Scotland is subsidizing electric bikes to encourage sustainable and active travel

This is something North American governments should copy.

Scotland is a very hilly place. Sometimes it seems it is nothing but hills. I asked engineer and long-distance runner Es Tressider of Highland Passive why he moved there and he told me “for the hills.” It is often cold and wet and windy. On a recent visit I was almost blown off the roof of Duart Castle. The roads are impossibly narrow and scary and everyone drives on the wrong side.

EdinburghAn e-bike would have been nice here/ Lloyd Alter/CC BY 2.0

Yet somehow, cold, windy, blustery, hilly Scotland finds the wherewithal to promote e-bikes. According to Kieran Howells Bikebiz, the Scottish government is investing £1.3 million (US$ 1.726 Million)to promote e-bikes.

This is counter-intuitive, given that when I asked in a recent post Why don’t electric bikes get the kind of support that electric cars do? A commenter responded “Because bikes are of limited use in a country built on suburbia and cold wintery snowy climates.” The consensus was that nobody is going to use an e-bike if it is hilly and cold and windy or the distances are long. What are they thinking in Scotland?

According to Howells, half a million will be available as interest-free loans of up to £3,000 so that individuals and business can buy e-bikes and e-cargo bikes.

The e-bike Grant Fund will allocate £700,000 for local authorities, public sector agencies, community organisations, colleges and universities to encourage large-scale e-bike adoption. It is expected grants will fund e-bike pools, secure cycle parking and safety equipment.

This was all announced by Fergus Ewing, a cabinet secretary for “the Rural Economy and Connectivity”, a name that says it all to people who claim that e-bikes are an urban-only phenomenon.

These funds are the latest in a range of measures the Scottish Government is introducing to encourage sustainable and active travel. We want more people, who undertake shorter journeys, to leave their cars at home and go by bike for the benefit of their health and our environment.

E-bikes can be a great way of getting started with active travel as they offer as much assistance as the rider needs. They also make it easy for people to take heavy bags with them using panniers, trailers or by opting for an e-cargo bike in the first place.

We need this kind of thinking in North America, this realization that you do not need a car to do everything. Instead, we get the attitude that you can’t do things on a bike or e-bike that you can in a car. This is true, it is hard, but not impossible, to move a couch on a bike. But it’s hard in most cars too.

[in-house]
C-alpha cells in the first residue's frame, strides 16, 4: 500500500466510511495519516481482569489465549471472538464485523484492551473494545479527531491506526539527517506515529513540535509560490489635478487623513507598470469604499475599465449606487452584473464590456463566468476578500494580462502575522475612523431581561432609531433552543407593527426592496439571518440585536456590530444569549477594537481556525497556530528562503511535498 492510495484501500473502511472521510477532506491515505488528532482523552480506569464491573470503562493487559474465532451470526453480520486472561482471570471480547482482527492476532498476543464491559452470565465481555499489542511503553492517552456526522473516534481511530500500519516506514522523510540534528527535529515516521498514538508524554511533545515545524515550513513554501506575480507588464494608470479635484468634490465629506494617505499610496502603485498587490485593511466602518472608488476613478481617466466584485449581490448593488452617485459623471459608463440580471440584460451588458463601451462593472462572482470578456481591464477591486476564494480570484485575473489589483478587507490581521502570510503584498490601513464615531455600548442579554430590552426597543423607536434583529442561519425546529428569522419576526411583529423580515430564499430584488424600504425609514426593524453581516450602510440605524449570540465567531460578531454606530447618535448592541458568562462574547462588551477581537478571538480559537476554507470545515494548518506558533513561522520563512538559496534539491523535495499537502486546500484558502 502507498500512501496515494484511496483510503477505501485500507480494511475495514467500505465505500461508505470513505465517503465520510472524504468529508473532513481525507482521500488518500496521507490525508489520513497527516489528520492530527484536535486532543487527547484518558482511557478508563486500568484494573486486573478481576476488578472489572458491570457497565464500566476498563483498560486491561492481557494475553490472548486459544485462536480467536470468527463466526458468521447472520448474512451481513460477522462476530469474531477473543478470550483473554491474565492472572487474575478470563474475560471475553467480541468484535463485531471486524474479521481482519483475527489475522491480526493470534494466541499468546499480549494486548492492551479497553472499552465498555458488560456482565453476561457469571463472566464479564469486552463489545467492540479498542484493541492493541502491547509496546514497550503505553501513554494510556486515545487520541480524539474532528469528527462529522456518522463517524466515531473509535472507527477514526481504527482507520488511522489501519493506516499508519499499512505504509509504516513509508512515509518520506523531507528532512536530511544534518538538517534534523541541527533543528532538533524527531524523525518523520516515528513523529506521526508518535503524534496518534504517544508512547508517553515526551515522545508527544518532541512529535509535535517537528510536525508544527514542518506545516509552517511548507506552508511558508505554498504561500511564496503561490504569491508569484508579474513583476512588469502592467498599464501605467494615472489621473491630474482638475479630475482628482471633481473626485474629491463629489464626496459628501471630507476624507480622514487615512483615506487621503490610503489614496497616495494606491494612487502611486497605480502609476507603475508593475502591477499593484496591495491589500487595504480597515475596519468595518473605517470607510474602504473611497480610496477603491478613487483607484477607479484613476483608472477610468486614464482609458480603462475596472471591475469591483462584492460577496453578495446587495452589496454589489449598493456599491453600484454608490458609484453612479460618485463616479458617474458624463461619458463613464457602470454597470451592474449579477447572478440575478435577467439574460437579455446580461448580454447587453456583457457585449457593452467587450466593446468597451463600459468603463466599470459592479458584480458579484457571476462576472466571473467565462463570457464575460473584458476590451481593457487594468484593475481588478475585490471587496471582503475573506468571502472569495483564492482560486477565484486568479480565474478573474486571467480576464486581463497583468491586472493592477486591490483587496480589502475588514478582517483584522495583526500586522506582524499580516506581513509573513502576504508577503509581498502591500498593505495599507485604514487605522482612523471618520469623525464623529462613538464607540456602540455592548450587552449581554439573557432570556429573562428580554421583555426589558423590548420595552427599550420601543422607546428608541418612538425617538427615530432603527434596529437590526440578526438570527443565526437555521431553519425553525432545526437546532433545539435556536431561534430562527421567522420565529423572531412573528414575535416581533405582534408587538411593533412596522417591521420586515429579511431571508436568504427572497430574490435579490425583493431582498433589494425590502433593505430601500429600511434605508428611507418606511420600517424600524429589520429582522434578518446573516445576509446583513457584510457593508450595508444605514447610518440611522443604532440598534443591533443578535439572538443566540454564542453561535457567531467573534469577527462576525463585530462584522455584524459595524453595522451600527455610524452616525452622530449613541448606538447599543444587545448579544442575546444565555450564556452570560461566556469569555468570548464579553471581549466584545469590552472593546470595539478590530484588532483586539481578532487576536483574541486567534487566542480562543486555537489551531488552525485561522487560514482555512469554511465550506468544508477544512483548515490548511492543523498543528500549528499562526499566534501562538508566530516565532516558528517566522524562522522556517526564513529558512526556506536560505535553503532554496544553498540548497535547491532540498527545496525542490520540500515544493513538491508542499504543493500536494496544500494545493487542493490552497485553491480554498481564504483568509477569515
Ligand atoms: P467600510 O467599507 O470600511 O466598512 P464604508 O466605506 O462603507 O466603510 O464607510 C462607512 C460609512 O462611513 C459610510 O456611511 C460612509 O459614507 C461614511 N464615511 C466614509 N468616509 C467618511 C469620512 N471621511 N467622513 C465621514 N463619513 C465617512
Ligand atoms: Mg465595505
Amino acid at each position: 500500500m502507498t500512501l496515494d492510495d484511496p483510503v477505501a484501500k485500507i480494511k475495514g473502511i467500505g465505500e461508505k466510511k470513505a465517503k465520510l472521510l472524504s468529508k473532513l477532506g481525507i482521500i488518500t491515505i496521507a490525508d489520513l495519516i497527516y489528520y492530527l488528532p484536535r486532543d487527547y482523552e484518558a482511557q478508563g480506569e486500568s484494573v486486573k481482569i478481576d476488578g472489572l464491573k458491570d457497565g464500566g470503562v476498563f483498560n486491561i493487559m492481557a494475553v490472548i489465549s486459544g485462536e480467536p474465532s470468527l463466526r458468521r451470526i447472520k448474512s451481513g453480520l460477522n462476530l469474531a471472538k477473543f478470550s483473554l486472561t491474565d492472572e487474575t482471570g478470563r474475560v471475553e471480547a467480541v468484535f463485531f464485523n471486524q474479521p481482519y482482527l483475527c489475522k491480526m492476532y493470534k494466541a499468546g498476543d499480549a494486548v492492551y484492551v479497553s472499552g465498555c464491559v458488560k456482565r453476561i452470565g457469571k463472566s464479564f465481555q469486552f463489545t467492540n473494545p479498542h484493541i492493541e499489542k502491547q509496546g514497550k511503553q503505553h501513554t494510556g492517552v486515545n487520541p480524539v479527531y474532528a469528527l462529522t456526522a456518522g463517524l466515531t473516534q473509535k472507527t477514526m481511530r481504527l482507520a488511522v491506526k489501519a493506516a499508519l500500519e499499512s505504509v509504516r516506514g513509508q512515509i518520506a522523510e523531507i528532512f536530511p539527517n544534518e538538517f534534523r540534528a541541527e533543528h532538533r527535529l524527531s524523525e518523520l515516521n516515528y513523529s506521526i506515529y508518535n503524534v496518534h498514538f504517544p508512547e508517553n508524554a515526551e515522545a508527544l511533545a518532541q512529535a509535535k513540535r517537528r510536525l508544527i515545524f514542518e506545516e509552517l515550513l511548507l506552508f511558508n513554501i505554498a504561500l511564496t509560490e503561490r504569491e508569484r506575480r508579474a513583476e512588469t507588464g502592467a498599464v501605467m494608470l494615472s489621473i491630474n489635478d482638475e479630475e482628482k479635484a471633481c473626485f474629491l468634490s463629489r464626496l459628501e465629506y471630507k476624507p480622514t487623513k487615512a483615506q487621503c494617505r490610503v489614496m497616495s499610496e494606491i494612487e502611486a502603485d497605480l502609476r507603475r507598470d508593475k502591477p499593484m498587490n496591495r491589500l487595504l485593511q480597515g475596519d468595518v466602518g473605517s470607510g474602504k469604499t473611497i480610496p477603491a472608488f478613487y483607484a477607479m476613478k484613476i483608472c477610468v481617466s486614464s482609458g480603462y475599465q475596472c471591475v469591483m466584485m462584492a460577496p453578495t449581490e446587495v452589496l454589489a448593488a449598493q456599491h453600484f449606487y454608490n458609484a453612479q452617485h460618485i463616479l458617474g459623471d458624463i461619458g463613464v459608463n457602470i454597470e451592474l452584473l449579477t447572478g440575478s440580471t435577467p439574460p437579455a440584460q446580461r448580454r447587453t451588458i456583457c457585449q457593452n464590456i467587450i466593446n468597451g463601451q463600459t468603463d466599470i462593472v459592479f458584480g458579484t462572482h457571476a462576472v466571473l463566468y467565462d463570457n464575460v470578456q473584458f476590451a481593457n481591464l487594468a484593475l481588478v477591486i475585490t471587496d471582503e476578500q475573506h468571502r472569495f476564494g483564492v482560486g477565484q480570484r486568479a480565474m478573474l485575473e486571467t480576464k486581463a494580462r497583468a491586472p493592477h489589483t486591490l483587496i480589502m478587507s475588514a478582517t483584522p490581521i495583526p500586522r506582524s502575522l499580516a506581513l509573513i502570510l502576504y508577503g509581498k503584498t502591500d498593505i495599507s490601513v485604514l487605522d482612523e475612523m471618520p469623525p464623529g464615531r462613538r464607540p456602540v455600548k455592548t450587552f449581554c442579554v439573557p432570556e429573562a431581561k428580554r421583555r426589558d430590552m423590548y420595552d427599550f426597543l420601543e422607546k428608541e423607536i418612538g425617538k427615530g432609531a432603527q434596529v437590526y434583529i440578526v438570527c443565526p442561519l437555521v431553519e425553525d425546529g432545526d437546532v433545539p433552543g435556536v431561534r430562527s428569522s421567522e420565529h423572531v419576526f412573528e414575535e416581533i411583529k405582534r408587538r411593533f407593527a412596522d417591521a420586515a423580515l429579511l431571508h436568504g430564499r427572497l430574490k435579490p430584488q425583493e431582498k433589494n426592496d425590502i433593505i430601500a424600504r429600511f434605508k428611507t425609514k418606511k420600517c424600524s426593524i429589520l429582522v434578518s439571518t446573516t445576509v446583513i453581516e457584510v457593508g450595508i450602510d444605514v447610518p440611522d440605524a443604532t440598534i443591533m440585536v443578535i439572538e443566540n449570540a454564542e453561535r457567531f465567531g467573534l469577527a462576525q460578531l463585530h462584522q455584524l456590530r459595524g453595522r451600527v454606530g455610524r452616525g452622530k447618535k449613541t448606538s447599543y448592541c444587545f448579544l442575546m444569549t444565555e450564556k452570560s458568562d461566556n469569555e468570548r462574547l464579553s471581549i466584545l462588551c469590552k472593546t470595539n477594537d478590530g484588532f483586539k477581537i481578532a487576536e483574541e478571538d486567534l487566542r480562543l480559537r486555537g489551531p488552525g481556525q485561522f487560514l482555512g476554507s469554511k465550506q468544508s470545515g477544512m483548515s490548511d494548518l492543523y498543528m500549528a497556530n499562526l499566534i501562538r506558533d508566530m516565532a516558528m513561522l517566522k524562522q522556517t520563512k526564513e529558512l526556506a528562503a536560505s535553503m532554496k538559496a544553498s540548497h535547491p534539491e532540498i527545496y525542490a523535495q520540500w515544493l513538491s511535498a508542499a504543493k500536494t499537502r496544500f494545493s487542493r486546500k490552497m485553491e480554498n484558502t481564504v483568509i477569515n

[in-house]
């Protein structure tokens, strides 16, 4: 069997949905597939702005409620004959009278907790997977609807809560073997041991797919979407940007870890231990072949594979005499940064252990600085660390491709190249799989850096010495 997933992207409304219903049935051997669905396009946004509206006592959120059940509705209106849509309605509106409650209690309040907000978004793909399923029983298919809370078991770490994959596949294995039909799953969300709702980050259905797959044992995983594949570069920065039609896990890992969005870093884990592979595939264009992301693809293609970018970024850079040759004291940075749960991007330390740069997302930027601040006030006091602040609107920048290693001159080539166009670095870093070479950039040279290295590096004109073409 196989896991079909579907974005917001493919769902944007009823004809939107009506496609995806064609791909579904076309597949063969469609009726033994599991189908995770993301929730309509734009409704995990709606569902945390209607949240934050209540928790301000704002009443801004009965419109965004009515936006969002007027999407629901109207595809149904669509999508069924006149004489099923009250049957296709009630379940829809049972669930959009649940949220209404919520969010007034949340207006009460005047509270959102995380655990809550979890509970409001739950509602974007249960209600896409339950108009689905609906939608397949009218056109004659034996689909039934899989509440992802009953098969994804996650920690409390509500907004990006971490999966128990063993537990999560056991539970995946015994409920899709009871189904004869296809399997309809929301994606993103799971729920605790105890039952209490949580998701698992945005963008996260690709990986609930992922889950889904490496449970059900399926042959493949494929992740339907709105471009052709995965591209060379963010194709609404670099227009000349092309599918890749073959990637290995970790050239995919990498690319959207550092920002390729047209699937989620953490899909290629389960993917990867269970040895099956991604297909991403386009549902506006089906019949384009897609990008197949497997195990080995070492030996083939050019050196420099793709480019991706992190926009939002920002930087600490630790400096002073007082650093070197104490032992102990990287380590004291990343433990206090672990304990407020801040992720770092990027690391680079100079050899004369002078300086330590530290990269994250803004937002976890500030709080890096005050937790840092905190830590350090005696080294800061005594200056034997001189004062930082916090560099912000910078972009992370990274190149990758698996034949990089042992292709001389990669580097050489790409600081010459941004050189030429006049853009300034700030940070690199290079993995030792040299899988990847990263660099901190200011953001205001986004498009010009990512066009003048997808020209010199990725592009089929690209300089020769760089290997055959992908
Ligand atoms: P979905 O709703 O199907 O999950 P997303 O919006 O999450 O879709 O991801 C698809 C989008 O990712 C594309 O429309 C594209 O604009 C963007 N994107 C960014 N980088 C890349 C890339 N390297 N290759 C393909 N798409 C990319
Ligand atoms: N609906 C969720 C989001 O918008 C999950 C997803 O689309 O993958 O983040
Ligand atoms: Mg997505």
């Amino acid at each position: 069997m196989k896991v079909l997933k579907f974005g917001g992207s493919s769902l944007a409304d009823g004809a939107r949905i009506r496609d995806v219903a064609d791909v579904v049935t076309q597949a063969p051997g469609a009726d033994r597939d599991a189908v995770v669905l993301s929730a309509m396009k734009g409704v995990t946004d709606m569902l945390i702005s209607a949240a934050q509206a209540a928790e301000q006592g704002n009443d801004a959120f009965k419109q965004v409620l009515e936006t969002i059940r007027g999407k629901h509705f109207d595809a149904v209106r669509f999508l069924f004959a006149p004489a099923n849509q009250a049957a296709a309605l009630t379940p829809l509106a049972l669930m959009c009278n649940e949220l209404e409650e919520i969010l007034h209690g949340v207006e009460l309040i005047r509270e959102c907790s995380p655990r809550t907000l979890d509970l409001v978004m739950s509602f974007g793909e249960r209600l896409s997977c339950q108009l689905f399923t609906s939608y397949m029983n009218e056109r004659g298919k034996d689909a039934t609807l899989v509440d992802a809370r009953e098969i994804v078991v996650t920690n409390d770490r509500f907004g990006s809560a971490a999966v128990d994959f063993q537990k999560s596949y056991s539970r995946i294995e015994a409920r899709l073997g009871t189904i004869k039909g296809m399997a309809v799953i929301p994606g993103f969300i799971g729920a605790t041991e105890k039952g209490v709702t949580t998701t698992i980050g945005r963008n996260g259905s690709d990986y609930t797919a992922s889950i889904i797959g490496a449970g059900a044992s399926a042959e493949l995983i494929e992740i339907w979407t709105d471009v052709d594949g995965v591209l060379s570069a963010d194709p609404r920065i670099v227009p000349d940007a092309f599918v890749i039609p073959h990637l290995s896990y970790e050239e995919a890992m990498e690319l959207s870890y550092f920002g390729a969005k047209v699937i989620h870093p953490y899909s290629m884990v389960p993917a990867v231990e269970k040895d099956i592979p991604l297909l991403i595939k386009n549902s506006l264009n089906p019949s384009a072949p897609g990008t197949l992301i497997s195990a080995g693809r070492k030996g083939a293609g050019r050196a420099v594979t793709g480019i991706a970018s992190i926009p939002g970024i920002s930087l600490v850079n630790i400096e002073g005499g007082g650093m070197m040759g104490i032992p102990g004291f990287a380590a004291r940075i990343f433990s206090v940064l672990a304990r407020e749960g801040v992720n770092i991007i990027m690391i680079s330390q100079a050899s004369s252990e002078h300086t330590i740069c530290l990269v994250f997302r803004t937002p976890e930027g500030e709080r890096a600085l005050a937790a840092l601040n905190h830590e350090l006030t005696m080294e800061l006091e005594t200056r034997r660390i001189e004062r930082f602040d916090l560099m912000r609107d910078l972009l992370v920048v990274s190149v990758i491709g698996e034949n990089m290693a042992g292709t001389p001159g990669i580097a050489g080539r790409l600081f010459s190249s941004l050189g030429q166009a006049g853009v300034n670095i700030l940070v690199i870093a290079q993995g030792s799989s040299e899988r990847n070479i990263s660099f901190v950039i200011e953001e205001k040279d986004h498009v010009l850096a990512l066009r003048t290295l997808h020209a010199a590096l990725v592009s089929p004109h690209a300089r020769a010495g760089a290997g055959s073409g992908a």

Then there is the pervasive attitude that somehow electric cars are better and different from gasoline powered cars. Even though we find that ultimately they take up as much space and are often just as problematic.

In a long great post on Medium, Gary Kavanagh makes a strong case in favour of alternatives to the car. He is speaking about electric scooters which are being banned or limited, but his thoughts apply to e-bikes too:

We should not be trying to suppress speed capped light weight zero emission mobility that presents vastly less potential harm to others while being far more energy efficient than fully electric cars which expend most of their energy to carry dead weight and predominately empty seats as all cars do.

Many millions of dollars are being spent to subsidize electric cars, and nothing in North America for electric bikes while electric scooters get banned. How about a little balance here, like they have in Scotland. A small fraction of what is spent to promote electric cars could make a huge difference in the electric bike marketplace.

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Scotland Yard holds emergency meeting as London murder toll reaches 55

Community and youth workers have been invited to the Metropolitan Police headquarters, Scotland Yard, as London’s murder investigations rose to 55 this year alone. Two people were killed just this week in the east London borough of Hackney, while another six were taken to hospital on Thursday after being injured in knife attacks.

Among those attending the meeting will be Labour MP for Tottenham David Lammy, who recently spoke out to say police are “vanishing” from the streets of the capital, and Nicola Calica-Myall, an activist against knife crime whose son survived after being stabbed 37 times at the age of 17.

“It’s important to know that our fears as a community are being recognized and things are in place,” Calica-Myall said, according to the Guardian. “It’s everybody’s problem and more Londoners need to recognize this situation may not go away any time soon.”

It comes as the former head of diversity and policing in Tottenham, Victor Olisa, warned that police are losing control of public spaces and hit out at senior officials for their “deafening silence.”

“Communities are saying we don’t see the police around anymore,” he said. “It appears to people I have spoken to as though the police have lost control of public spaces and the streets,” the Guardian reports. “The silence from senior officers in the Met is deafening. They should say we need more information from the public, this is what we are doing, this is what the results are.”